The Department of Health has said that phased implementation of Regional Health Areas will begin next year and will be formally adopted early in 2024.

There will be six new regions created and the new structure has been described as an essential part of Sláintecare.

The department is promising the new geographical alignment will happen "with minimal disruption" and the structural change will be as simple as possible.

It says most of the health budget will be deployed to the regions, but work will have to be done to decide how much will be retained by the HSE centre; possibly around 10 to 15%.

Work also has to be done on whether specialist services which treat patients from across Ireland will be funded nationally, or if there will be an exchange mechanism where regional health areas claim payment for treating patients from outside their area.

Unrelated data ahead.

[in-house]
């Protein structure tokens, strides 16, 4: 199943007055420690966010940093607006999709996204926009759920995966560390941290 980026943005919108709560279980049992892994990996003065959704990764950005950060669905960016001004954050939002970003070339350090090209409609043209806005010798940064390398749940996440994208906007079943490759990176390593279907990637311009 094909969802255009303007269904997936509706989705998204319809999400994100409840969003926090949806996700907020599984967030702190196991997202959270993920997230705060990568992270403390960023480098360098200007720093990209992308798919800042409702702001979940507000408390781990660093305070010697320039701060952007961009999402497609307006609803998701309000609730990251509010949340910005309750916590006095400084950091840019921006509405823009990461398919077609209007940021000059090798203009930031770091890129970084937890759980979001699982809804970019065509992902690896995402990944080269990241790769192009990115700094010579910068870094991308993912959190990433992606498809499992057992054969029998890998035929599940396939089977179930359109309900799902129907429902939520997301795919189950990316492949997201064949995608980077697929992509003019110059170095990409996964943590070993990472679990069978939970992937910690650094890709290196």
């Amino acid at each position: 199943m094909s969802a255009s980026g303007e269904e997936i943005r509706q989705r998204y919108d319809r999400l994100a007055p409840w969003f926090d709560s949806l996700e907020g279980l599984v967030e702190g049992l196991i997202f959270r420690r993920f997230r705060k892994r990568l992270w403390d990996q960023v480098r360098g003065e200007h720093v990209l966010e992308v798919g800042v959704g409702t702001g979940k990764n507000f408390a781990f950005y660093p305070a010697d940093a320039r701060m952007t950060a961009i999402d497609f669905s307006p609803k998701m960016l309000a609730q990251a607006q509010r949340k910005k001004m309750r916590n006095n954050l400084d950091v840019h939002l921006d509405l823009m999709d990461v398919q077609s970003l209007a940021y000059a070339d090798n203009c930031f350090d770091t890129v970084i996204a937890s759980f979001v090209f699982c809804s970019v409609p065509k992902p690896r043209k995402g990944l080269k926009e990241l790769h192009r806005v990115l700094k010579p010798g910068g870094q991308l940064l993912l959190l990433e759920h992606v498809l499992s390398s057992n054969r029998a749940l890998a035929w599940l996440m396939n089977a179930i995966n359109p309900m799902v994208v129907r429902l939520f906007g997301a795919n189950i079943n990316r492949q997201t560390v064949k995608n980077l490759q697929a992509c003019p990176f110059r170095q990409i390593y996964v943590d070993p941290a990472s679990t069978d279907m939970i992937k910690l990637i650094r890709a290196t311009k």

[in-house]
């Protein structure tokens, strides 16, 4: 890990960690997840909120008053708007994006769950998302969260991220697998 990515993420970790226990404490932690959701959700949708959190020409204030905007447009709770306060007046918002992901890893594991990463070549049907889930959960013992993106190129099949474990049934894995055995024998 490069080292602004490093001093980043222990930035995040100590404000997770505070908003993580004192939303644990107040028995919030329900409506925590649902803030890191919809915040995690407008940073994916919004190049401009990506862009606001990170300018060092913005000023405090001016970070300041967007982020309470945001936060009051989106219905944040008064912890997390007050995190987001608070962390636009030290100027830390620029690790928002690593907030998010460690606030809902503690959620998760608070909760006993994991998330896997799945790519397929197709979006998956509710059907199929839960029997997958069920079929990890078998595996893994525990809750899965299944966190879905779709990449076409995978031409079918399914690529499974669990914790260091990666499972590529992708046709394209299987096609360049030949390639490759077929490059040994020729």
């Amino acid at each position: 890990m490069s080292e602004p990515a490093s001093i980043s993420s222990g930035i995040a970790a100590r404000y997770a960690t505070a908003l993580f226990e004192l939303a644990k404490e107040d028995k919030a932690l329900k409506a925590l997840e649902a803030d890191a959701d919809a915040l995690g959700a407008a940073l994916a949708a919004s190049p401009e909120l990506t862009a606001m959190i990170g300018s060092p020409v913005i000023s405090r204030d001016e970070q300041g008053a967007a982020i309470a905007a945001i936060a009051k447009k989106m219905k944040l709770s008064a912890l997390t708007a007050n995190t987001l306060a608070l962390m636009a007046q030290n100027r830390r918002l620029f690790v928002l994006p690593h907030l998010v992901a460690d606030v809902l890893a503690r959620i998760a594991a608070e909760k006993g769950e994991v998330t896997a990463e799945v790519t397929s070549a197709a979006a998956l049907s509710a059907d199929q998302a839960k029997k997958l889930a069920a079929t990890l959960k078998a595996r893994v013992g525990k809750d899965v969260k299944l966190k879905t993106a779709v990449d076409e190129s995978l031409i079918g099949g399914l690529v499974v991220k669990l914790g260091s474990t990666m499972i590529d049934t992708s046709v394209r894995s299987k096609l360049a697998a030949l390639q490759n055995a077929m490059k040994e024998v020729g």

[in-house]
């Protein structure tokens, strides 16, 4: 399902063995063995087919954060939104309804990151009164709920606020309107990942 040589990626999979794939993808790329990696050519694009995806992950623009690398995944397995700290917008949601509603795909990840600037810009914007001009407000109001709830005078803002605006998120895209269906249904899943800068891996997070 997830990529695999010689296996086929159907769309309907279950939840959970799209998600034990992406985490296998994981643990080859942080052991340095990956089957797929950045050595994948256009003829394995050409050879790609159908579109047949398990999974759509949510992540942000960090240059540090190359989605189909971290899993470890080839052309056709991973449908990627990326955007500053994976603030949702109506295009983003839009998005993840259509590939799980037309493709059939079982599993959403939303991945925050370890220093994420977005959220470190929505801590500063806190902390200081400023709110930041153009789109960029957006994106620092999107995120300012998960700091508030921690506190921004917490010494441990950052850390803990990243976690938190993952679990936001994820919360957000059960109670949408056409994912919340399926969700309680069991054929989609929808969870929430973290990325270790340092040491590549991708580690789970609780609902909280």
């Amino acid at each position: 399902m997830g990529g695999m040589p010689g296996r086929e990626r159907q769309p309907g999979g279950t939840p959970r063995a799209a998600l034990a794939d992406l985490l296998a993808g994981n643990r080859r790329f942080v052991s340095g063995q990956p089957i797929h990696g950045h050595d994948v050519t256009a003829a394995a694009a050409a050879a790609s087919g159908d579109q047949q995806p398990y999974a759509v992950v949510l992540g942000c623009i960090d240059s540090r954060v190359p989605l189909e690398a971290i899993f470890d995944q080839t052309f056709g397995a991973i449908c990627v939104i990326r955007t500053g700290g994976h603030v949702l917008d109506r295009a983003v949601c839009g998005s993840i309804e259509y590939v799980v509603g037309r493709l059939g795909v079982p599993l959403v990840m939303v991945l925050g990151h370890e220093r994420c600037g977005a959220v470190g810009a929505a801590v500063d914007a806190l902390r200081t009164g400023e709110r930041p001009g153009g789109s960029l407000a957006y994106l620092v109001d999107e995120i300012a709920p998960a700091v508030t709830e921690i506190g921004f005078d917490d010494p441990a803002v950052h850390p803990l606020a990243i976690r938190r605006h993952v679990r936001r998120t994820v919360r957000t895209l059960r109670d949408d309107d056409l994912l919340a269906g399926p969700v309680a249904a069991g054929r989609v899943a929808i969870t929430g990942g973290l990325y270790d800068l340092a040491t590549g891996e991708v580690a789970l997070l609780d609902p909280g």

Asked if the new Regional Health Areas will cut waiting times in emergency departments or shorten waiting lists, officials replied that there would be no point in implementing them if they do not improve outcomes for patients, but there are many reasons why people have had to wait for treatment and they will have to be addressed in a variety of ways.

Officials at a briefing with journalists promised the new structures will bring improvements in accountability and help to address the issues of recruiting and retaining staff.

Read more:
Rise in assaults on nurses 'no surprise' - INMO president
Hospital overcrowding worse now than any time before: INMO